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Field Test: Ableton Live 7 Performance-Oriented DAW


From its inception, Ableton Live has been a favorite of dance music producers and DJs because of its ability to seamlessly sync up sampled loops. Building on that success, Ableton has upgraded the program aggressively, adding support for virtual instruments, MIDI sequencing and many other features. Live 7 continues the trend, boasting improved automation handling: Each track can now display multiple lanes of automation envelopes. Also new are support for time signature and tempo changes, slick REX file import and, if you buy the Ableton Suite, a rack of great-sounding software instruments.

Tracks in Live’s Arrangement view have their headers at the right. Automation envelopes (red lines) are displayed on top of the track data.


Pop and dance musicians are often fine working with a 4/4 time signature and a steady beat, but film composers need to be able to change tempo and time signature at any time. Live 7 integrates the ability to change these at any point in a piece.

In Arrangement view, these features operate much the same way they do in any other DAW: You can insert a new time signature at any beat or automate tempo changes by inserting envelope breakpoints. Live doesn’t care if a section ends with a “partial bar,” but it shades the partial bar in the time ruler to alert you to the situation, and one-click commands are provided for deleting and completing the partial bar.

The implementation in Session view is more surprising. Each scene in a session can be given a name that includes the relevant information, such as “131 bpm, 5/4.” This feature may not get a lot of use on the dancefloor, but I found it quite handy when recording an improvised arrangement from Session view into Arrangement view. The tempo and time-signature changes were included in the recording.


A local filmmaker sent me a 10-minute short in QuickTime format and I imported it into Live for scoring. After composing a piece of title music, reading the rather sketchy discussion in the manual and trying a few things, I was able to align the important changes in the music with hit points in the film.

Live aligns audio tracks to video using its existing Warp Markers features, which were originally designed for spotting and adjusting the beats in an audio waveform. The film’s soundtrack appears in an audio Edit window along the bottom of the Live window. This clip can be designated the Warp Master. When you move Warp Markers in the Warp Master clip, the clip (which in this case is the video) doesn’t warp; instead, the rest of the tracks change tempo as needed to align themselves to the Warp Markers in the Warp Master clip. This may sound a bit confusing here, but it quickly becomes very intuitive.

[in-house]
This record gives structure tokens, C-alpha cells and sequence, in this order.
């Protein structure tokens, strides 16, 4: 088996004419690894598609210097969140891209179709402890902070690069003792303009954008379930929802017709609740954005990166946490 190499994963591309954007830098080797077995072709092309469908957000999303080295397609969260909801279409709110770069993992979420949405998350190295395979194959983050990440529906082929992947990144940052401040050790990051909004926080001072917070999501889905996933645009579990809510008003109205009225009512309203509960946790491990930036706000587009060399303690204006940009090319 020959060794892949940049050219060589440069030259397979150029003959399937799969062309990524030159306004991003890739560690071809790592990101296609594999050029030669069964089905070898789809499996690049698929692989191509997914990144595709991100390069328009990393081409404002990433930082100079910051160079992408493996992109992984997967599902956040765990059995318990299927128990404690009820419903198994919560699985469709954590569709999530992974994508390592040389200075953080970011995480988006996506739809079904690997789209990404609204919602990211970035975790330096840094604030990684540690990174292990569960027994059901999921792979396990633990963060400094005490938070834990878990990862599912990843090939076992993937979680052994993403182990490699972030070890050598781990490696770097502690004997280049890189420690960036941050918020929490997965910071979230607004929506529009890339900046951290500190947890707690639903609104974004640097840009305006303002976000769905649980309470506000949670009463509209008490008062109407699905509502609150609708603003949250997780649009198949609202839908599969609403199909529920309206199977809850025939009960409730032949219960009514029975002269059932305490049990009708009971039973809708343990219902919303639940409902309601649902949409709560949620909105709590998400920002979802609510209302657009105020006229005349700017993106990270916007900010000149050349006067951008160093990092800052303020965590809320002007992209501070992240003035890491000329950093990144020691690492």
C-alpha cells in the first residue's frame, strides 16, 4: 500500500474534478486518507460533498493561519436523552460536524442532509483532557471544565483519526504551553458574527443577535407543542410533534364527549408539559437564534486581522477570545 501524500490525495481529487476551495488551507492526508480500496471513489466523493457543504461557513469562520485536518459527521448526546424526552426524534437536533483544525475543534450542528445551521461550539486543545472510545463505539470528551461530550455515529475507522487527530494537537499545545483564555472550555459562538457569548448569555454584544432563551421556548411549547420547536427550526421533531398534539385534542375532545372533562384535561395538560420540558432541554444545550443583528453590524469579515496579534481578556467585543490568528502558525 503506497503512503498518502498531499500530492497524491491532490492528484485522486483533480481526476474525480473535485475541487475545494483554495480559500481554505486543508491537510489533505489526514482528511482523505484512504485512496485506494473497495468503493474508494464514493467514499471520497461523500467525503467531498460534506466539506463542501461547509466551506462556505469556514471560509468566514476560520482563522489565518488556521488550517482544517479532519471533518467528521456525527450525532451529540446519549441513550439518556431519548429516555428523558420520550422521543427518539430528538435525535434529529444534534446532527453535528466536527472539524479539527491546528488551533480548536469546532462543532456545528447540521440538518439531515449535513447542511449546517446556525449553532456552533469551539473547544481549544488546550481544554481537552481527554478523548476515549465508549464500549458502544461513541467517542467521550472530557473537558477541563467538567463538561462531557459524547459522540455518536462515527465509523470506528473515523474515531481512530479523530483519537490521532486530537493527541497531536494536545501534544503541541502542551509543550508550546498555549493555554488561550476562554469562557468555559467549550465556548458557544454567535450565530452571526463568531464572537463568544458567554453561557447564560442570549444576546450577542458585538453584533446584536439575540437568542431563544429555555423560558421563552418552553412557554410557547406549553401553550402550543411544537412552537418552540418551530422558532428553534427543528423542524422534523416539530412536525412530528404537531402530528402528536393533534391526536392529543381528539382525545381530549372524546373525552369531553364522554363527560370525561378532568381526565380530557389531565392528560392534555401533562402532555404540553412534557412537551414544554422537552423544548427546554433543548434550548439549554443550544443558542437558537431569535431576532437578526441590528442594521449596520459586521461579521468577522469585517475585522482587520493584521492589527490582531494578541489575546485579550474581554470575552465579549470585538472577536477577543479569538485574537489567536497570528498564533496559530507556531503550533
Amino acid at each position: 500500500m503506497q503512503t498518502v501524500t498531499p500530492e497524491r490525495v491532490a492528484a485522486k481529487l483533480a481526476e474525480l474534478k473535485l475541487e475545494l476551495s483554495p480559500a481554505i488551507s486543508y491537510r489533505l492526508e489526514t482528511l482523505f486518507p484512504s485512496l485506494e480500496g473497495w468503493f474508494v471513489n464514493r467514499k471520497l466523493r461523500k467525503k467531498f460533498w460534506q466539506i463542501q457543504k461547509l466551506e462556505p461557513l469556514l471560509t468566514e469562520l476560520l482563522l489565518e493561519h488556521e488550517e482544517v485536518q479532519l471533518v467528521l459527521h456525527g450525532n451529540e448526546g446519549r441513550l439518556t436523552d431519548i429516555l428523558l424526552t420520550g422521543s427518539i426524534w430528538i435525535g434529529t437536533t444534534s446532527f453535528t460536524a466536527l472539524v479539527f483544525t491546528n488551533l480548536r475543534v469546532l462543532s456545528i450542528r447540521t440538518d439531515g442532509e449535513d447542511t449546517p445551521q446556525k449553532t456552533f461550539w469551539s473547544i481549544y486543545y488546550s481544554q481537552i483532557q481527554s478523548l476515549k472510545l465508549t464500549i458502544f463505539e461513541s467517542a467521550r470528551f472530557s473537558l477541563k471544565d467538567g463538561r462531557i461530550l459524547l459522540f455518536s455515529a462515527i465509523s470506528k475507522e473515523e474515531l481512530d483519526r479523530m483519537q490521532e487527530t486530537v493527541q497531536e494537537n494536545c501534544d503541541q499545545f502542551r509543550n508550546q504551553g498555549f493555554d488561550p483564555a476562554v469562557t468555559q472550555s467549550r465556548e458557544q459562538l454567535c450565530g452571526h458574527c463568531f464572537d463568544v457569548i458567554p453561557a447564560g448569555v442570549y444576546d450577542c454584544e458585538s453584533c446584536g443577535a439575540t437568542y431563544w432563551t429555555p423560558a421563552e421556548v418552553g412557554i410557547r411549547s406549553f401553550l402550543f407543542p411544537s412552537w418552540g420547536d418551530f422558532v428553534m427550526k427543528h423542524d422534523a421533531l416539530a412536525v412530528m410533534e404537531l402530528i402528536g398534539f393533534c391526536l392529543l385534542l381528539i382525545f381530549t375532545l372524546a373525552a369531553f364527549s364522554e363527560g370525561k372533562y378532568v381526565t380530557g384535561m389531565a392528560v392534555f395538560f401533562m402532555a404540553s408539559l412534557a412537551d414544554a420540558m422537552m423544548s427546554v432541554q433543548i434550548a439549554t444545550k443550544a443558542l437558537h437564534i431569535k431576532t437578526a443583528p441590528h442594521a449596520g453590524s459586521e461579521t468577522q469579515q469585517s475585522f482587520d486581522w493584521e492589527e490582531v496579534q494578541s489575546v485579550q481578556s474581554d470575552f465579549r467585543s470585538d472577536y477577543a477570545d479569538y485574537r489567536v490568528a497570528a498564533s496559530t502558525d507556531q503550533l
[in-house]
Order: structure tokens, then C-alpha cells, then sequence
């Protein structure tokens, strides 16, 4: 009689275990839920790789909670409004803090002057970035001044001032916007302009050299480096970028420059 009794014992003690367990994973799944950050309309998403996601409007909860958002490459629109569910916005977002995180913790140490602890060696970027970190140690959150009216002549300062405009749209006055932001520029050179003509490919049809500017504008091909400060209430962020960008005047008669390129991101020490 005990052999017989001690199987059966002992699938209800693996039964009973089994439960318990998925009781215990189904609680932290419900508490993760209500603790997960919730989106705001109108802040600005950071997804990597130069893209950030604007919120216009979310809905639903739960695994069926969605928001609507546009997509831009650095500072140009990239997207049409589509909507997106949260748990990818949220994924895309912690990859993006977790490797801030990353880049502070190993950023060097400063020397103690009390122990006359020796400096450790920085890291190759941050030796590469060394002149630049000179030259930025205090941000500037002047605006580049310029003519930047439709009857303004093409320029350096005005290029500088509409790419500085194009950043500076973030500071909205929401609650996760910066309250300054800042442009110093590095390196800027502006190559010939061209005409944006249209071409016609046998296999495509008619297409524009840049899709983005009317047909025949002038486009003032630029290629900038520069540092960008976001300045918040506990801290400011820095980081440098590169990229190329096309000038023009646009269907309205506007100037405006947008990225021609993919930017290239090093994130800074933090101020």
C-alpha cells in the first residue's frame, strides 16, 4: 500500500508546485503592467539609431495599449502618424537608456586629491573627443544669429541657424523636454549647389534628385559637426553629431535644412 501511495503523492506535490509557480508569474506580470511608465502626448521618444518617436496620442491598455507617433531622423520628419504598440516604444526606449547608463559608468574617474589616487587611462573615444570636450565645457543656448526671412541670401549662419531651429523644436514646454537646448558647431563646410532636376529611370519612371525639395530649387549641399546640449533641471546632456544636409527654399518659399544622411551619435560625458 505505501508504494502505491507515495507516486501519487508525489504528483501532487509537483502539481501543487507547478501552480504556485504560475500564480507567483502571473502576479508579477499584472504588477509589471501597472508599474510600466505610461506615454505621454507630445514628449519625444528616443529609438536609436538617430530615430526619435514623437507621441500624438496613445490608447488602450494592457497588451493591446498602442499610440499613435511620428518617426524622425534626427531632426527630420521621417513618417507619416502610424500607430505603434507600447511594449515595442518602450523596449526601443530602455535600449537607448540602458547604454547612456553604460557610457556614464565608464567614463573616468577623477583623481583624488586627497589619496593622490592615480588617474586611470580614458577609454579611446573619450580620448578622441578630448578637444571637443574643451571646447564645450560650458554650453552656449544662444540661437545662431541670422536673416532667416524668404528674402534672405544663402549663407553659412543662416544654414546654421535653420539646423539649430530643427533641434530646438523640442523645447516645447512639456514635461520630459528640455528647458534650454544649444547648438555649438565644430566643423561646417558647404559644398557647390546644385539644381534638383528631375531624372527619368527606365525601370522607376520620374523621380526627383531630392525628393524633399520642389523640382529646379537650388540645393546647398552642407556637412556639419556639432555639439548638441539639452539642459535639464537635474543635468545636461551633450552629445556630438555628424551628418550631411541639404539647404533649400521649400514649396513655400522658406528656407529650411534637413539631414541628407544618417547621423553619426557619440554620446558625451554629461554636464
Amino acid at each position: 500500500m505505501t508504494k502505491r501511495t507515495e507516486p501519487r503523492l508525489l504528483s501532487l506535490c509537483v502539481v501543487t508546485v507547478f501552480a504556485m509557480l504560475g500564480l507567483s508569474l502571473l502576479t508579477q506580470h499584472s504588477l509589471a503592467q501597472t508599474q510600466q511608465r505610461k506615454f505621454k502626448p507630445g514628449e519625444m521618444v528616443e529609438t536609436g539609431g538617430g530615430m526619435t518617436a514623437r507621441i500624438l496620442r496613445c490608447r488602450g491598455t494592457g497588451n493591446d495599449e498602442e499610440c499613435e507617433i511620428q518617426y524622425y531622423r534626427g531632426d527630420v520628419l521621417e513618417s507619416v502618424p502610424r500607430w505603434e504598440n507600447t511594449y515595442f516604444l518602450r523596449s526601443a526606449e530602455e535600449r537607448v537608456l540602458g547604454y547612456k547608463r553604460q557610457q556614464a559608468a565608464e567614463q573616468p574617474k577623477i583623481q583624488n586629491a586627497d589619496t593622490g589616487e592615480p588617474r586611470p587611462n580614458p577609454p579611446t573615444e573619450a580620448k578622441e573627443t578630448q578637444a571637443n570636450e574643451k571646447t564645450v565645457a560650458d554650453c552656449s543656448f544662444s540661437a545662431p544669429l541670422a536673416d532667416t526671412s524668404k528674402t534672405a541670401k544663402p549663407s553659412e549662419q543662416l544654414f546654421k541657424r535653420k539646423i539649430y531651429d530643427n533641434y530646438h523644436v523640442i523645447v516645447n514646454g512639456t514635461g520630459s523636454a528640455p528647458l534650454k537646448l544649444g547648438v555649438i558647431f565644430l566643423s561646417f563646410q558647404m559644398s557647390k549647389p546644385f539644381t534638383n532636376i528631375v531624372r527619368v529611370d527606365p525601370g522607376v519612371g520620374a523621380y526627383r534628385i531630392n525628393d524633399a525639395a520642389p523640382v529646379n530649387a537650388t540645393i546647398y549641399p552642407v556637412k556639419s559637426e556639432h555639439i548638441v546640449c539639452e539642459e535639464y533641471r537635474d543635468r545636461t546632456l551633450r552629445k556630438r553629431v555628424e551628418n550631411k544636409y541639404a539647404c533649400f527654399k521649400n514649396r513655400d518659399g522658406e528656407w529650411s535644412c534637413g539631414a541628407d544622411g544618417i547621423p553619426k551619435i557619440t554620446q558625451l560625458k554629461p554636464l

I wanted to align the downbeat of bar 15 with the first frame of a new image, so I zoomed in on the film’s audio clip until I saw individual bar numbers above the audio, double-clicked on the number 15 to produce a new Warp Marker and then dragged it to the left until the frame I wanted popped into view in the Video window. On playback, bar 15 was in the right place, but the tempo change before the hit point was too drastic. I needed to cut out one beat before the hit point, leaving a 3/4 bar. This took only a couple of seconds. (Editing the music to work in the short bar took a bit longer.)

When the video is the Warp Master, the tempo can change only at a Warp Marker. You can insert as many of these markers as you like, so gradual accelerandi are possible, but the editing process is not likely to be quick or easy. If you’re not using a Warp Master, smooth tempo changes can be programmed anywhere in the arrangement using a multi-segment envelope.


The Ableton Suite bundle includes a multisampled library of acoustic drum kits called Session Drums and a barrage of resampled kits from vintage drum machines. Also included are three plug-ins licensed from Applied Acoustics Systems, which were given new front panels and new banks of presets: Tension is AAS String Studio VS-1, Electric is AAS Lounge Lizard EP-3 and Analog is AAS Ultra-Analog VA-1. These instruments are great additions to Live. The suite also includes Operator and Sampler, which are not new, but Sampler has been enhanced by adding envelope segment curvature.

Tension is an amazing resource for plucked and struck sounds. I love this plug-in, but it’s not the easiest to program. Learning to edit the sounds will mean grappling with parameters like Excitator Protrusion, Termination Finger Mass and Damper Stiffness. (See the graphic on page 110.) It’s the nature of a physical model that it will occasionally fail to sound at all in response to extreme parameter settings. Worse, you might hear a massive noise burst in response to small changes in the settings. Many of Tension’s presets have medium to high values for String Inharmonicity, which means the octaves will be too narrow and some notes will be out of tune.